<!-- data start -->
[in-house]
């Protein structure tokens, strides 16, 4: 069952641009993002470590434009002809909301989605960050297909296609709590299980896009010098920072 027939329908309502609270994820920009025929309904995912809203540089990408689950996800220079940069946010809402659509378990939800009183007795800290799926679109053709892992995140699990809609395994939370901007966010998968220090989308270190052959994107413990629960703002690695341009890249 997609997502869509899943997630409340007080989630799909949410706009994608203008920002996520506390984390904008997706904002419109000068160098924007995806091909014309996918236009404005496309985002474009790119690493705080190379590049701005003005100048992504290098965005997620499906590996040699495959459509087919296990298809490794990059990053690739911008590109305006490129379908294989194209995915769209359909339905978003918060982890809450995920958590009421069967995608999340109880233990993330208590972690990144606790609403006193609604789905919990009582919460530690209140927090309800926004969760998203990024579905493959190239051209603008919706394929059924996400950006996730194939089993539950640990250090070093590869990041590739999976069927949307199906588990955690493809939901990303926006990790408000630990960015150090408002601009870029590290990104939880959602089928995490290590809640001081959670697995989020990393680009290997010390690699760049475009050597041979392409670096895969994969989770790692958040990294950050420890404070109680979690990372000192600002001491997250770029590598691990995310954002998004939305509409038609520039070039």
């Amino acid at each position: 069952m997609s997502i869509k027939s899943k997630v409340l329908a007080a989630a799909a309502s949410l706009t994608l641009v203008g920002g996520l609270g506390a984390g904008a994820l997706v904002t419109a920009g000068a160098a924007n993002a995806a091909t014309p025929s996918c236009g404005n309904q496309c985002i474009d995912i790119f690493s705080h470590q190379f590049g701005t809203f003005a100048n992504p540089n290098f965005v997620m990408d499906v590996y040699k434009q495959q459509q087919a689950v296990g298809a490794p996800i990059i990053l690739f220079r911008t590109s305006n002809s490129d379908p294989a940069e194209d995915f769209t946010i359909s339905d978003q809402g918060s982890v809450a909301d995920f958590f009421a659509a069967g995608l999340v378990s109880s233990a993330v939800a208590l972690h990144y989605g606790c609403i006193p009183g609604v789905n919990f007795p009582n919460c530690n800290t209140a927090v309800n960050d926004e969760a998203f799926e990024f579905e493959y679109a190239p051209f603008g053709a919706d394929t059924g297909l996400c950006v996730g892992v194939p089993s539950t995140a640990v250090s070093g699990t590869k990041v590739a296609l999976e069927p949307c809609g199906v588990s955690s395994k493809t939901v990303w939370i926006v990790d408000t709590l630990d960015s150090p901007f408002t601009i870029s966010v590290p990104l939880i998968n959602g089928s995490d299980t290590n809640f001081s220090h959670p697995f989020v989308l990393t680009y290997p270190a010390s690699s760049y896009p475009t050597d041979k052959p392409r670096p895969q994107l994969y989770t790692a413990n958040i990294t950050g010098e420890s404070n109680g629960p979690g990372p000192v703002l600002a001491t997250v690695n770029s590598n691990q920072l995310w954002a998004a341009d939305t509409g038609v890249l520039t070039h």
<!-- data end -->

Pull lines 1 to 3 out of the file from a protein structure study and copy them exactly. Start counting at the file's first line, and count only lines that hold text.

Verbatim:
[in-house]
């Protein structure tokens, strides 16, 4: 069952641009993002470590434009002809909301989605960050297909296609709590299980896009010098920072 027939329908309502609270994820920009025929309904995912809203540089990408689950996800220079940069946010809402659509378990939800009183007795800290799926679109053709892992995140699990809609395994939370901007966010998968220090989308270190052959994107413990629960703002690695341009890249 997609997502869509899943997630409340007080989630799909949410706009994608203008920002996520506390984390904008997706904002419109000068160098924007995806091909014309996918236009404005496309985002474009790119690493705080190379590049701005003005100048992504290098965005997620499906590996040699495959459509087919296990298809490794990059990053690739911008590109305006490129379908294989194209995915769209359909339905978003918060982890809450995920958590009421069967995608999340109880233990993330208590972690990144606790609403006193609604789905919990009582919460530690209140927090309800926004969760998203990024579905493959190239051209603008919706394929059924996400950006996730194939089993539950640990250090070093590869990041590739999976069927949307199906588990955690493809939901990303926006990790408000630990960015150090408002601009870029590290990104939880959602089928995490290590809640001081959670697995989020990393680009290997010390690699760049475009050597041979392409670096895969994969989770790692958040990294950050420890404070109680979690990372000192600002001491997250770029590598691990995310954002998004939305509409038609520039070039």
């Amino acid at each position: 069952m997609s997502i869509k027939s899943k997630v409340l329908a007080a989630a799909a309502s949410l706009t994608l641009v203008g920002g996520l609270g506390a984390g904008a994820l997706v904002t419109a920009g000068a160098a924007n993002a995806a091909t014309p025929s996918c236009g404005n309904q496309c985002i474009d995912i790119f690493s705080h470590q190379f590049g701005t809203f003005a100048n992504p540089n290098f965005v997620m990408d499906v590996y040699k434009q495959q459509q087919a689950v296990g298809a490794p996800i990059i990053l690739f220079r911008t590109s305006n002809s490129d379908p294989a940069e194209d995915f769209t946010i359909s339905d978003q809402g918060s982890v809450a909301d995920f958590f009421a659509a069967g995608l999340v378990s109880s233990a993330v939800a208590l972690h990144y989605g606790c609403i006193p009183g609604v789905n919990f007795p009582n919460c530690n800290t209140a927090v309800n960050d926004e969760a998203f799926e990024f579905e493959y679109a190239p051209f603008g053709a919706d394929t059924g297909l996400c950006v996730g892992v194939p089993s539950t995140a640990v250090s070093g699990t590869k990041v590739a296609l999976e069927p949307c809609g199906v588990s955690s395994k493809t939901v990303w939370i926006v990790d408000t709590l630990d960015s150090p901007f408002t601009i870029s966010v590290p990104l939880i998968n959602g089928s995490d299980t290590n809640f001081s220090h959670p697995f989020v989308l990393t680009y290997p270190a010390s690699s760049y896009p475009t050597d041979k052959p392409r670096p895969q994107l994969y989770t790692a413990n958040i990294t950050g010098e420890s404070n109680g629960p979690g990372p000192v703002l600002a001491t997250v690695n770029s590598n691990q920072l995310w954002a998004a341009d939305t509409g038609v890249l520039t070039h």